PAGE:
New virus cases below 100,000 for 2nd day amid slowdown of omicron spread

April 22, 2022

South Korea reported fewer than 100,000 coronavirus cases for the second day in a row Friday as the omicron variant apparently is receding.

The country added 81,058 new COVID-19 infections, including 15 cases from overseas, bringing the total caseload to 16,755,055, the Korea Disease Control and Prevention Agency (KDCA) said.

The new tally is down more than 44,000 cases, or around 36 percent, from a week ago and marks the lowest number for Friday since Feb. 18, as the highly contagious omicron variant is in retreat.

The omicron-driven infections have been falling after peaking at 621,178 cases on March 17.

The death toll from COVID-19 came to 21,873, up 206 from the previous day. The fatality rate was 0.13 percent. The number of critically ill patients came to 833, down 13 from a day ago.

Of the locally transmitted infections, Seoul reported 13,191 cases and its surrounding Gyeonggi Province added 20,431 cases. Incheon, 40 kilometers west of Seoul, identified 4,098 cases.

As of 6 p.m. Friday, the country had reported 60,482 new cases, down 5,474 from the same time the previous day.

Daily cases are counted until midnight and announced the following morning.

An electric board displays available tickets at Seoul Station on April 21, 2022. Korea Railroad Corp. (KORAIL) began selling group tour tickets the previous day in line with the government's eased social distancing rules. (Yonhap)
People enjoy looking at flowers at Bulguk Temple in Gyeongju, North Gyeongsang Province, on April 21, 2022. (Yonhap)

An electric board displays available tickets at Seoul Station on April 21, 2022. Korea Railroad Corp. (KORAIL) began selling group tour tickets the previous day in line with the government’s eased social distancing rules. (Yonhap)

As of midnight Thursday, 44.53 million, or 86.8 percent of the 52 million population, had been fully vaccinated, and 33 million, or 64.4 percent, had received their first COVID-19 booster shots, the KDCA said.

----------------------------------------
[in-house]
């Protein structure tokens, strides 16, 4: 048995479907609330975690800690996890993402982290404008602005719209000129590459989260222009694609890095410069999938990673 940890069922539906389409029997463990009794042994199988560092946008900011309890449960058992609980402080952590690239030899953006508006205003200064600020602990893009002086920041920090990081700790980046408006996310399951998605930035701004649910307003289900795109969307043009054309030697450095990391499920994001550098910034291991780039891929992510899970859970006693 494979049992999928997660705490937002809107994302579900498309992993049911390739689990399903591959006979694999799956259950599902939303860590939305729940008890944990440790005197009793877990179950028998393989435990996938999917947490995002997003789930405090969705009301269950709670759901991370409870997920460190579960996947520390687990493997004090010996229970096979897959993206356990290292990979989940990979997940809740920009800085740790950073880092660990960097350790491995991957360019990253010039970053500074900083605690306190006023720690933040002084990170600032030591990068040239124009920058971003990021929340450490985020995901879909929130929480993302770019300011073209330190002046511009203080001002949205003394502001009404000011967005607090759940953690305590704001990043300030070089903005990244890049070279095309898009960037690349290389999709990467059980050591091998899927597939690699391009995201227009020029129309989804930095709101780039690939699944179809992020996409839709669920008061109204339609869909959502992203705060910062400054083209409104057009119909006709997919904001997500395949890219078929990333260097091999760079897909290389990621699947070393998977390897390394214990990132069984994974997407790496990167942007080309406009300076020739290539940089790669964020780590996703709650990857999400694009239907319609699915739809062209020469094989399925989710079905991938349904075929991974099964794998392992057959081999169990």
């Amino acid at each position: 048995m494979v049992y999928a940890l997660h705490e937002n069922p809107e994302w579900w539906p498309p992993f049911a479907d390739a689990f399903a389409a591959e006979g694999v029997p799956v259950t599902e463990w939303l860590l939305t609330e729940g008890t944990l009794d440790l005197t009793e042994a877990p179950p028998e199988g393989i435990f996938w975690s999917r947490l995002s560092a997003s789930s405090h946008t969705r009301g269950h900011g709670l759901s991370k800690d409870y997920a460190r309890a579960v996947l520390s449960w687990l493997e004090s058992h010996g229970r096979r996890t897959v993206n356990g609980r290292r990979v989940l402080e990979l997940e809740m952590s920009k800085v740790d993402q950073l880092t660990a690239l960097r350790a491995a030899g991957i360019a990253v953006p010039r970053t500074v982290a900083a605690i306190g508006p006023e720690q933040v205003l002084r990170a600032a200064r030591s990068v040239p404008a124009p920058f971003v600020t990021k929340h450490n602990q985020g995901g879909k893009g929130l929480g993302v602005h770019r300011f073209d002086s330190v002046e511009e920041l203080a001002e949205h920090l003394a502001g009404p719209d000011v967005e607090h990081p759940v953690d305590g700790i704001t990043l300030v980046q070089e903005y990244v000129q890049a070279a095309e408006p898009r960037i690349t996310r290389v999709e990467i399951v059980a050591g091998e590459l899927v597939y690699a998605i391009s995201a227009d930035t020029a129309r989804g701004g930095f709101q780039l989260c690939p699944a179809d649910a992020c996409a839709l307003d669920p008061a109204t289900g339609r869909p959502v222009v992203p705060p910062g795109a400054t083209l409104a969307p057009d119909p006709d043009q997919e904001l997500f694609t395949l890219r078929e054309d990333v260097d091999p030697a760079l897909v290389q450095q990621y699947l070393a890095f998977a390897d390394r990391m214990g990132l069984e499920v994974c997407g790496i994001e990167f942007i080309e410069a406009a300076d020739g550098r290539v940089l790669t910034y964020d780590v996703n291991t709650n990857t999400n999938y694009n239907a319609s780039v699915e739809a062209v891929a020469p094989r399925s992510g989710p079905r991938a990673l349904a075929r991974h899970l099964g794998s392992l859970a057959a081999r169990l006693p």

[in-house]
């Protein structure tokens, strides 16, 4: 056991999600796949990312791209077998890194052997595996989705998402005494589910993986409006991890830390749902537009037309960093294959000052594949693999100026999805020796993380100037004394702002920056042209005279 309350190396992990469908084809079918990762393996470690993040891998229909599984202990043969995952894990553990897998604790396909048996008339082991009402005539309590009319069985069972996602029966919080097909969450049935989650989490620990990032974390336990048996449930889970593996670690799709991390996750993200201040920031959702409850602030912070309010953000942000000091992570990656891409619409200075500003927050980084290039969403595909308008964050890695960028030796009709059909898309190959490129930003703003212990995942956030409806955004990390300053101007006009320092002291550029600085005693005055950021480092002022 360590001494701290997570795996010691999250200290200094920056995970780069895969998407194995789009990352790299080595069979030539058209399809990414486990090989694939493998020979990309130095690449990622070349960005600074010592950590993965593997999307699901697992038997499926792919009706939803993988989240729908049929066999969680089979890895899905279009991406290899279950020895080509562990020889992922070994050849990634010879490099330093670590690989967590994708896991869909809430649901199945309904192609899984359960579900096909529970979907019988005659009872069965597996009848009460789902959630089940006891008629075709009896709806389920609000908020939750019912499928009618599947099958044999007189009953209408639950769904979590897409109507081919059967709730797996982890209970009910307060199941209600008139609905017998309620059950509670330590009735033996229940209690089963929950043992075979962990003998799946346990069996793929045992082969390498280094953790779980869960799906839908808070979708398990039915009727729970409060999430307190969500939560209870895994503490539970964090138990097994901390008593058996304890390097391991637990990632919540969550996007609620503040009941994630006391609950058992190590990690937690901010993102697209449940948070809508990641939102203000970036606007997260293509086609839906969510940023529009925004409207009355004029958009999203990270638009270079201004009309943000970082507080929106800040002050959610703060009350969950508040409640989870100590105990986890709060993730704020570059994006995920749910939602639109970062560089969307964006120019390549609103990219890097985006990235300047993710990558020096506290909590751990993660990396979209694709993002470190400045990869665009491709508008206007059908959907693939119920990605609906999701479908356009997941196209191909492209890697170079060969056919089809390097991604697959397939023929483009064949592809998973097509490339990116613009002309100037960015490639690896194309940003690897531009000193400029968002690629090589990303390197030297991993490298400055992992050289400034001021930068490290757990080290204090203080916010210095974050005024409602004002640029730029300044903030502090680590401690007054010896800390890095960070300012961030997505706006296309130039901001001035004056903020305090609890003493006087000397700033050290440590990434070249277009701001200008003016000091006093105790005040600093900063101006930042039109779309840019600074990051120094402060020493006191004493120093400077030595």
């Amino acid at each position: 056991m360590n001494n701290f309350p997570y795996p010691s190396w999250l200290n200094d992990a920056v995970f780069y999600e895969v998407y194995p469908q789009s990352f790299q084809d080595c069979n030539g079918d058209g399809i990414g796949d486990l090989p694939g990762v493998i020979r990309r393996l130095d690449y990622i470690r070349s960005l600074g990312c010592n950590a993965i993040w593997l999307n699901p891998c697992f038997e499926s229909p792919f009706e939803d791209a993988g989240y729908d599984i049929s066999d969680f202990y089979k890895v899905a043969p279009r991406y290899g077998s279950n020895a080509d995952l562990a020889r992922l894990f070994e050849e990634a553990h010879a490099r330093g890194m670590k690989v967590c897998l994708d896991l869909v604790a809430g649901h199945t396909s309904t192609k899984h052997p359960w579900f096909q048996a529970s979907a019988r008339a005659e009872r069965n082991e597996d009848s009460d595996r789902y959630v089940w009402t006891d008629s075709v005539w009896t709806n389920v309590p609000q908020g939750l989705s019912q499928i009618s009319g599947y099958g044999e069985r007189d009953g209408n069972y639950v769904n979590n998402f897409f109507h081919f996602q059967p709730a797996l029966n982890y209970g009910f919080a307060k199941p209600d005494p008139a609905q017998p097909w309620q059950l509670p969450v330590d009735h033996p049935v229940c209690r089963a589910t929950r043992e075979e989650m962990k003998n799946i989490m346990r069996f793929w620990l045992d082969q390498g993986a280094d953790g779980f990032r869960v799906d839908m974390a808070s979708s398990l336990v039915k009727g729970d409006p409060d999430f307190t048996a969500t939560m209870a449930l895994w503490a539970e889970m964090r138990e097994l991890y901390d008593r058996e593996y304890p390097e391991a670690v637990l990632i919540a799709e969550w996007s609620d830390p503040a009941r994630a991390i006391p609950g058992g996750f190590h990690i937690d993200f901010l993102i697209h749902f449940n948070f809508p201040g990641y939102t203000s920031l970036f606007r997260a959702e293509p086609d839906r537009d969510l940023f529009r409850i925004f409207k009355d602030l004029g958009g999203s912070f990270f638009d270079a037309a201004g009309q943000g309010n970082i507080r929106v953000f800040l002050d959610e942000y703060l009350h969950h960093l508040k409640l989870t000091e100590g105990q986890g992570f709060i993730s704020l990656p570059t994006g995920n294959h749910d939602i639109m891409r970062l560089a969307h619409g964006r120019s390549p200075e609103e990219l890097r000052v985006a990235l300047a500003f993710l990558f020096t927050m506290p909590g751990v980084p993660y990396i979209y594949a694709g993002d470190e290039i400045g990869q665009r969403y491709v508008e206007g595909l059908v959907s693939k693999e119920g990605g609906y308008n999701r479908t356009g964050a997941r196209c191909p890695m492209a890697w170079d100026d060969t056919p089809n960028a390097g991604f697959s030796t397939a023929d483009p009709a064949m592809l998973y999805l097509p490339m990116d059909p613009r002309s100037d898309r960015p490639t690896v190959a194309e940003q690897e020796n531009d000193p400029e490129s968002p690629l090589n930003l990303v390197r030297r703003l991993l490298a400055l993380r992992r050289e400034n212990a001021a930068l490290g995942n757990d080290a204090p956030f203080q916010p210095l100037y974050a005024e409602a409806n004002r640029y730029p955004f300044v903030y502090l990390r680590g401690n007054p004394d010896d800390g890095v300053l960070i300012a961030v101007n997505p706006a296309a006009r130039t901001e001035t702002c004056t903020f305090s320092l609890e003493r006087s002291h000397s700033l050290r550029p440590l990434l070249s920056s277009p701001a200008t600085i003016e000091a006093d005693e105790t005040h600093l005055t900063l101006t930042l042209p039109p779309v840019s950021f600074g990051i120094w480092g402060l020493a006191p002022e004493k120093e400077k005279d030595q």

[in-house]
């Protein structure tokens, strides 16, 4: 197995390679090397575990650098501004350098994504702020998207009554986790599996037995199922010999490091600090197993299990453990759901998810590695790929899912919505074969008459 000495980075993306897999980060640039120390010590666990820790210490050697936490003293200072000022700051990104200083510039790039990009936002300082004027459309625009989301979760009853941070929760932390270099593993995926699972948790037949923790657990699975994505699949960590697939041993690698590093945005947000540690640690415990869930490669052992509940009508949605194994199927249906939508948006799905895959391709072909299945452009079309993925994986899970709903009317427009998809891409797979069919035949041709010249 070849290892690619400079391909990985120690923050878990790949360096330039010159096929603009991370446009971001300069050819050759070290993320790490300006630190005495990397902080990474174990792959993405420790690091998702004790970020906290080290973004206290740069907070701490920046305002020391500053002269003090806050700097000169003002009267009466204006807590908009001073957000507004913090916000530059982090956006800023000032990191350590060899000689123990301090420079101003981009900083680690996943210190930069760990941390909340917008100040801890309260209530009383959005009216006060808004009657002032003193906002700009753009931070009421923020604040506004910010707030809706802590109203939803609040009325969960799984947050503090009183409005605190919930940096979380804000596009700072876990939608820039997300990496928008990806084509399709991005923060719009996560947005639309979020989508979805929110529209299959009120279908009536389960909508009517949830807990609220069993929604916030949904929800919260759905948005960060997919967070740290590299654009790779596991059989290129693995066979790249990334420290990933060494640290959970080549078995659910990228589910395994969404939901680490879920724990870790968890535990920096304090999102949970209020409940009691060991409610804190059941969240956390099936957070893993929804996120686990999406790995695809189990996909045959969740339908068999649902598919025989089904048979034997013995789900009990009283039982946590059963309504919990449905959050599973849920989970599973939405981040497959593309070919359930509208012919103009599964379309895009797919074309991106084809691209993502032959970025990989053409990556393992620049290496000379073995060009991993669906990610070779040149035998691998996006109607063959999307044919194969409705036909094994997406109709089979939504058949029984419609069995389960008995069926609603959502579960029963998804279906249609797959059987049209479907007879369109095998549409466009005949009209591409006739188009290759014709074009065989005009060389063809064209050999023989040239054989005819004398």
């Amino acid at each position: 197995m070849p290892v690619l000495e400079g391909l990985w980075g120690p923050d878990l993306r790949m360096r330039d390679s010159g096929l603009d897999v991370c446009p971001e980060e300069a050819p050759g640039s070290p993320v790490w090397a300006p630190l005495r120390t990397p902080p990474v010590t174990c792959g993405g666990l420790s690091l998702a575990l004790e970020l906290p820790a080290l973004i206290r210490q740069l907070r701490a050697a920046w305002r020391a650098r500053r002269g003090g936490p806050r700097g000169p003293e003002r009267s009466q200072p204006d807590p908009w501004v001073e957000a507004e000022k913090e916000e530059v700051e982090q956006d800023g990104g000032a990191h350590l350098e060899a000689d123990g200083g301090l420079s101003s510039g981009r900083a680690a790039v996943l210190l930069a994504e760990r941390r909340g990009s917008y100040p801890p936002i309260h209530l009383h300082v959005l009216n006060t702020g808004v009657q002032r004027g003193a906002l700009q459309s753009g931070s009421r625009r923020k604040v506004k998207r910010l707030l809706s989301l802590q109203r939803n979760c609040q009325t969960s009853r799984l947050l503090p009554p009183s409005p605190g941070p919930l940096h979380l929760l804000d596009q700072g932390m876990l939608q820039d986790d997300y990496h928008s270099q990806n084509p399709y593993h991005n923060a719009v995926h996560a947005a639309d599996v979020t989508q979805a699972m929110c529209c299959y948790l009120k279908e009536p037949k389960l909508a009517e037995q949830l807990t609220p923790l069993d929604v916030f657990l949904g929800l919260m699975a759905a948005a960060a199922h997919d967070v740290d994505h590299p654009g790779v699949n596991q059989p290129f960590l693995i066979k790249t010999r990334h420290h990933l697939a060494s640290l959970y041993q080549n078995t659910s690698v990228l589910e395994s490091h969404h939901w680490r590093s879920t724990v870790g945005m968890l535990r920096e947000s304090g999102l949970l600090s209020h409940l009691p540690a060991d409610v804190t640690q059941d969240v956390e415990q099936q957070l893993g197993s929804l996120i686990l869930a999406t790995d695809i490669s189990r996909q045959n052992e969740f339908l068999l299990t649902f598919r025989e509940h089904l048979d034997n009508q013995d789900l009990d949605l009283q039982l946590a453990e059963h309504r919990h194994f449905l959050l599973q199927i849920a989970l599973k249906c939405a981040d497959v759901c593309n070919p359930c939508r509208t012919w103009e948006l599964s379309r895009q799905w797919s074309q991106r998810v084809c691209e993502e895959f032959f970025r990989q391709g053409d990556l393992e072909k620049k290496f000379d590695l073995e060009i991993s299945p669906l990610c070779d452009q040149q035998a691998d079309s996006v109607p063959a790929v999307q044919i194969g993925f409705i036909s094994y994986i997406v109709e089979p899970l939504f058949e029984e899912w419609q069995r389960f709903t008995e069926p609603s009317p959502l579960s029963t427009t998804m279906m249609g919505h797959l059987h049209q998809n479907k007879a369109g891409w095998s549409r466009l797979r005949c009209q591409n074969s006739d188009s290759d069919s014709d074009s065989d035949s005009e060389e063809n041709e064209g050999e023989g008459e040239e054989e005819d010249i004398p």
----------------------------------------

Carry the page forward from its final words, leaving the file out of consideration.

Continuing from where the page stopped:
The government urged the elderly to get second booster shots to prevent serious disease and deaths, which it began administering Monday.

It also moved to further ease social distancing rules, permitting eating and drinking in public transit, theaters, religious houses and indoor stadiums, starting Monday.

“Although we are considerably reducing regulations, responsibilities for stemming virus-related risk fall on the shoulders of individuals and any group that hosts (large indoor) events,” Prime Minister Kim Boo-kyum said during a daily virus response briefing.

“When eating indoors, people are advised to strictly adhere to precautionary measures, like avoiding talking and keeping sufficient ventilation,” he said.

Also on Monday, COVID-19 will be downgraded to the second-highest level of its four-tier infectious disease control system, the government said.

Under the changed policy, coronavirus patients will be free of mandatory self-quarantine and receive treatments at local clinics as early as late May.

The government also will temporarily lift visitation restrictions at nursing homes and senior care hospitals next Saturday for about three weeks.

In-person visits without any barriers are strictly prohibited at the moment to protect the elderly from the virus.

Those who have recently recovered from the coronavirus can visit their family members at such facilities and have physical contact with them, as long as they are fully vaccinated.

If a visitor has not been infected, he or she should receive a booster shot, and their elderly family member should receive a second booster shot.

The temporary policy runs until May 22.